The Pop Art Cafe’s chef, another George, explained to us that he is a Canadian who came to Taiwan as an adventure, fell in love with a lady and with the nation, and merged his art profession with his culinary passion. The fare is what he described as simply delicious American ranging from burgers to pizza to steaks plus a bit of Indonesian. Excellent!

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Pictures resumed yesterday with a trip to the 85 Sky Tower. Approximately the height of the Empire State Building, all similarities to other skyscrapers end when one views the building. The first 39 stories are two office buildings that then connect and have a single spire rising from there.

We were in time for afternoon high tea, which did not disappoint. Salads, fresh seafood, sushi, ham, pot stickers, and an amazing lemon green tea. Let’s not mention the seafood pizza. “Pizza is not to be made with seafood.” – G Rector, 2017

Have you enjoyed Taiwan? I hope over a couple of weeks I’ve introduced you to wonderful people and an amazing nation! This was Kaohsiung, family style, which is what the world is all about. I’ve popped wheelies over bumps, rattled down old sidewalks, and glided on marble floors. This is my family, and I love them dearly.

Thank you for the wonderful comments and the many Likes. To our new followers, I hope you will join us as we continue around the world in 27 days. My time and my energy (remember old MS fatigue?) have been stretched thin. I promise that once home I will visit your sites, as well.

Picture above is of Cameron standing in front of a drawing of 85 Sky Tower. Below are some pictures taken from the 74th floor observation area. They show the harbor, Love River, and the city. And a photo of my my beautiful daughter-in-law Natalie.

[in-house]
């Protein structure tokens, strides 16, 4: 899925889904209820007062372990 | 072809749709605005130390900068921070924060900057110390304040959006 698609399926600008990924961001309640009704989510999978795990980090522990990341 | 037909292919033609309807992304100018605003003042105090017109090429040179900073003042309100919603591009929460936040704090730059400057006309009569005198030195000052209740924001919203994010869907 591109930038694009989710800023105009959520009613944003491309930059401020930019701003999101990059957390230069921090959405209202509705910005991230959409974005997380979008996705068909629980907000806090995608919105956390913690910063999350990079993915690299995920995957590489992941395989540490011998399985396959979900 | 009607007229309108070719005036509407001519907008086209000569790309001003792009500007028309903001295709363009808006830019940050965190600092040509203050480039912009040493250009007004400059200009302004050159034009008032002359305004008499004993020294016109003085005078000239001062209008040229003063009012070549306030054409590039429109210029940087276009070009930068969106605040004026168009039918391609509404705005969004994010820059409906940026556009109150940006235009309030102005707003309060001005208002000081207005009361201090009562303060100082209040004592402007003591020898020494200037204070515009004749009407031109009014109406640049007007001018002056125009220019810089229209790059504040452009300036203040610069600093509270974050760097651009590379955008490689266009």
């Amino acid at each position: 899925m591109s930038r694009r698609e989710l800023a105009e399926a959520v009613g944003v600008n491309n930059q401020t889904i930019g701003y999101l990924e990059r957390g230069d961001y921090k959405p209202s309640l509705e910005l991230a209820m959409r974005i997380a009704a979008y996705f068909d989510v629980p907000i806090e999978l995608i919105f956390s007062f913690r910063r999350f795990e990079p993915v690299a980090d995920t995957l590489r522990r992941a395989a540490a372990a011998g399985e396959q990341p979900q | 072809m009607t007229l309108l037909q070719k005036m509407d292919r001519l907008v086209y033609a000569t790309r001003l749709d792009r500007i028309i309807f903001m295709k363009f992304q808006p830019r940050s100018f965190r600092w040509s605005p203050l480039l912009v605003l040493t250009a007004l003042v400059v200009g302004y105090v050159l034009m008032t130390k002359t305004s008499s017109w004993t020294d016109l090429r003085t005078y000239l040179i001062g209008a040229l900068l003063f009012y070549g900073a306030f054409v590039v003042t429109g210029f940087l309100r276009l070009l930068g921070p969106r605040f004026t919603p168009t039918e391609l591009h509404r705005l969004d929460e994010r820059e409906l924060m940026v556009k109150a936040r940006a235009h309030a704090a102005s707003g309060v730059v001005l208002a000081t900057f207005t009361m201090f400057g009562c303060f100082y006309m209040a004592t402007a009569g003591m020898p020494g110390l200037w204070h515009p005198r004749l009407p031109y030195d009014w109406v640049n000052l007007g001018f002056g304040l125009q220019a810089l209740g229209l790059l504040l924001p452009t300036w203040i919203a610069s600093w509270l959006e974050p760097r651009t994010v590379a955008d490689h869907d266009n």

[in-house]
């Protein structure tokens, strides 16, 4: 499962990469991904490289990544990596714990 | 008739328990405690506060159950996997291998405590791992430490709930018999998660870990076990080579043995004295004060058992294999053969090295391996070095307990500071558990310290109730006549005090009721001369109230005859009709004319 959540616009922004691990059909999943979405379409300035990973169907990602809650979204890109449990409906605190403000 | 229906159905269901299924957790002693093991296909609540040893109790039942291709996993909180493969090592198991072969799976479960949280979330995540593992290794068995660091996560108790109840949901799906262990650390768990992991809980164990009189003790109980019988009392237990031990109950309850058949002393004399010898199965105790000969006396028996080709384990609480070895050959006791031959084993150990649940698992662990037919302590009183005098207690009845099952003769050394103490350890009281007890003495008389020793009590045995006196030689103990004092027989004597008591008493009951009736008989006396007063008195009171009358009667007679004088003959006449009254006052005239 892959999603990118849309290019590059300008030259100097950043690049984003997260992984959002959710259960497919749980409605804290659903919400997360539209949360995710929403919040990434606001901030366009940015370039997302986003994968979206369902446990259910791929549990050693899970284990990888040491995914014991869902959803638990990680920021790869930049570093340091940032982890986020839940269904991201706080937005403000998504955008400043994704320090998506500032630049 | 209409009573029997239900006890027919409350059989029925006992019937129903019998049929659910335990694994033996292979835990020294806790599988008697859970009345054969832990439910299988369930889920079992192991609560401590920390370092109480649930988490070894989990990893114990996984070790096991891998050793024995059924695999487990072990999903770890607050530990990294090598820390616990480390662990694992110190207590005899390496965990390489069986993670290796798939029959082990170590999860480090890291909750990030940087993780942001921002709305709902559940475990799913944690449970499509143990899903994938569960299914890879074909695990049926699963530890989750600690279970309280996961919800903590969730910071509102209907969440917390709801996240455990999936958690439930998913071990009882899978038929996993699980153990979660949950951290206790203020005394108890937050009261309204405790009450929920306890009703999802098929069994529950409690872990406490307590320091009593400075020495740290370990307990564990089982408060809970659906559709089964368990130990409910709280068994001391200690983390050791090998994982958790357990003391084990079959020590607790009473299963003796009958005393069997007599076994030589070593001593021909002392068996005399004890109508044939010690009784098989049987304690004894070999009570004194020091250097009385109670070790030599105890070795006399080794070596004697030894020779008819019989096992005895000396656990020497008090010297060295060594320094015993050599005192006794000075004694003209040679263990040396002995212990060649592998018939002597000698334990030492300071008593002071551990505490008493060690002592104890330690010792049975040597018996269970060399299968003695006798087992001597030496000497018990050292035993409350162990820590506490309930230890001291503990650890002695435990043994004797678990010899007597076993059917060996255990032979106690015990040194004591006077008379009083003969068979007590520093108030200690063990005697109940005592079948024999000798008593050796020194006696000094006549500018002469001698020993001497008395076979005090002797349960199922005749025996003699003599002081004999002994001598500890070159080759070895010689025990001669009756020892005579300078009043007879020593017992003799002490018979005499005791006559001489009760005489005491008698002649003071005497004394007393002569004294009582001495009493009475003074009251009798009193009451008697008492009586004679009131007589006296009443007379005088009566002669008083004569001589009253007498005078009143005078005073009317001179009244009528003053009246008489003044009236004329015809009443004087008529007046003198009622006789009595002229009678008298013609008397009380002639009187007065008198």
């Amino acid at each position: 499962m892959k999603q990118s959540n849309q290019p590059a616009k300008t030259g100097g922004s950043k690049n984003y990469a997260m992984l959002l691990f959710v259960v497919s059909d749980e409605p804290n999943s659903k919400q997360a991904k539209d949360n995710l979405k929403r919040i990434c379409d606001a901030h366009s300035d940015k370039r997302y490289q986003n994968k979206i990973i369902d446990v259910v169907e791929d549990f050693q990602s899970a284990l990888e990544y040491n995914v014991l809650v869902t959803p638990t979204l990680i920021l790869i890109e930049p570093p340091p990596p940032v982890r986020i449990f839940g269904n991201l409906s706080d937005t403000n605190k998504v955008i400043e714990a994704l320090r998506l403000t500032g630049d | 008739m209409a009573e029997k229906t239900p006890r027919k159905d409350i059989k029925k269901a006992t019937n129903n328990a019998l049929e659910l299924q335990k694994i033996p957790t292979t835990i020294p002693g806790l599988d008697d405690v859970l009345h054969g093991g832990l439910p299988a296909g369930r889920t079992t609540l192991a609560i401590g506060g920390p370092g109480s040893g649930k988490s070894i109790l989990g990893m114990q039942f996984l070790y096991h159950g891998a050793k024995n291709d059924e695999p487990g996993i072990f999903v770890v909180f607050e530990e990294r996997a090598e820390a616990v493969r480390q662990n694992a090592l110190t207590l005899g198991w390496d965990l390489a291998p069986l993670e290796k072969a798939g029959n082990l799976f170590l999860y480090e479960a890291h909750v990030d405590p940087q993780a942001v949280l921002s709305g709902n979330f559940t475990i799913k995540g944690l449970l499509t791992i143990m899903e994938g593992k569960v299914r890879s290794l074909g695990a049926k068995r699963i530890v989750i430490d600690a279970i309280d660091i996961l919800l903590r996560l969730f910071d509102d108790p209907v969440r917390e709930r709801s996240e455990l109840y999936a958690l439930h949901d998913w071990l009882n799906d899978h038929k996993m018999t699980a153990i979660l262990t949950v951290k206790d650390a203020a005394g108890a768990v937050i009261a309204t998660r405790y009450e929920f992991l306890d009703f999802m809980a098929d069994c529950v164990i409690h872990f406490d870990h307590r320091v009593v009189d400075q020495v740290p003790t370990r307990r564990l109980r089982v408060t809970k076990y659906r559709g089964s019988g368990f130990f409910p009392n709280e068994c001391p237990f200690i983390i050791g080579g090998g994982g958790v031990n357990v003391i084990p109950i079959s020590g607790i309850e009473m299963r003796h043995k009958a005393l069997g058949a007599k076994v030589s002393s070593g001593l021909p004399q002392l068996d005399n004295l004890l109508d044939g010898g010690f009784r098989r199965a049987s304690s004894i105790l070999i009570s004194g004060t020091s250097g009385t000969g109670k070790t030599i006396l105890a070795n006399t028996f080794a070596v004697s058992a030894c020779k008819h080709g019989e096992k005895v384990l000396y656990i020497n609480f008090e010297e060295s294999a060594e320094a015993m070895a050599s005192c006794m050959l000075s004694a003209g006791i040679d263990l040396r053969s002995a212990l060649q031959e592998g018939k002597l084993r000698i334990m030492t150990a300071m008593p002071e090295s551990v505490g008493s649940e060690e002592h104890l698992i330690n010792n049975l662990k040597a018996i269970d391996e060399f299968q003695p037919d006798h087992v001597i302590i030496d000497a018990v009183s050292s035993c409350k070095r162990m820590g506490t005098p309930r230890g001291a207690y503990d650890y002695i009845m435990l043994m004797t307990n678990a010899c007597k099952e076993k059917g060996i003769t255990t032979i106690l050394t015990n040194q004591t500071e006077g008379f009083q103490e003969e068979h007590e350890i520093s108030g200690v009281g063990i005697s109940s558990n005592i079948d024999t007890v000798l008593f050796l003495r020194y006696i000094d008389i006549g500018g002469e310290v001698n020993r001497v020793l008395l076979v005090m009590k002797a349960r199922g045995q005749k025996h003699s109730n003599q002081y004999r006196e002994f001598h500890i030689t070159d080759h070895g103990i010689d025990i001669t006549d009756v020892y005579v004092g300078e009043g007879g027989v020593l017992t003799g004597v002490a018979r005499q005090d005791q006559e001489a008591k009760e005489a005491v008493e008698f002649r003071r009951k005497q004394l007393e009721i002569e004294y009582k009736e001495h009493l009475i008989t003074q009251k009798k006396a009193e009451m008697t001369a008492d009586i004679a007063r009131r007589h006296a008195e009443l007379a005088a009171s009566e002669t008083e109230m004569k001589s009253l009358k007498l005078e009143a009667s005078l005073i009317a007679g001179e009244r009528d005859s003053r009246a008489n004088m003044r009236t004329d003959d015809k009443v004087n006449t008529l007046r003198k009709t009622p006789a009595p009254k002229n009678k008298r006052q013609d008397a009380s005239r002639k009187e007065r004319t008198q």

Night market pinball

Thursday evening Sandy, Cliff, Cameron, and I went to the small night market near home. Having worked all day, Natalie cherished a few moments of quiet. Space in Taiwan isn’t wasted. The seashore area where we had gone has fishing by day, but on Thursday nights there is a local night market.

There are two areas of interest to children, and those are what interested us most. We arrived early, so things weren’t so busy. Cameron got his choice of the tiny pinball machines. He did well and won a helicopter. And had fun.

After pinball we made our way to the other end where a tiny train is set up in front of a temple that appears to be of ancient origin. Along the way were food stands with spicy foods like  fresh fish, chicken, shrimp. Having had dinner we stuck to enjoying the odors.

The train, a tiny set up of cars pulled by an “engine” connected to an electric motor supplied from an industrial battery, is hugely popular with the little ones. For a modest fee you can ride until your parents can stand no more. Then you receive a toy. Awesome.

As we worked our way back to the car we passed stands that resembled an American flea market that had some intriguing goods that we didn’t buy! By then the food stands had lines and the seats full. Willpower, George, willpower.

Thanks for reading. I got a bit behind in writing, so let’s put the night market to bed and move on to Pop Art and 85 Sky.

The top images show Cameron at a long row of tiny pinball machines with child size stools. He is wearing his light jacket, a baseball cap, and has his Snoopy backpack to carry home his loot. A third images shows the tiny train. Below are two roofline images of the old temple and a small shrine that is attached. Both are forms of the pagoda style architecture. 

Time with family

E8074989-3520-4303-8810-CBF1C8F9528F.jpgfa989dee-701f-4d0a-9c3d-08fdfd4b827eThe pace has slowed a bit as we recharge our batteries, as it were. Quality time with family and friends. We met our friends Amanda, Lawrance, and Christina. Cameron and Eden had a ball on the playground. This is in yet another park near downtown Kaohsiung. There is a huge jungle gym, and the picture shows only a portion of it. The park and the playground are fully wheelchair accessible. I rolled so nicely on it, and it was padded to protect the kids if they fall.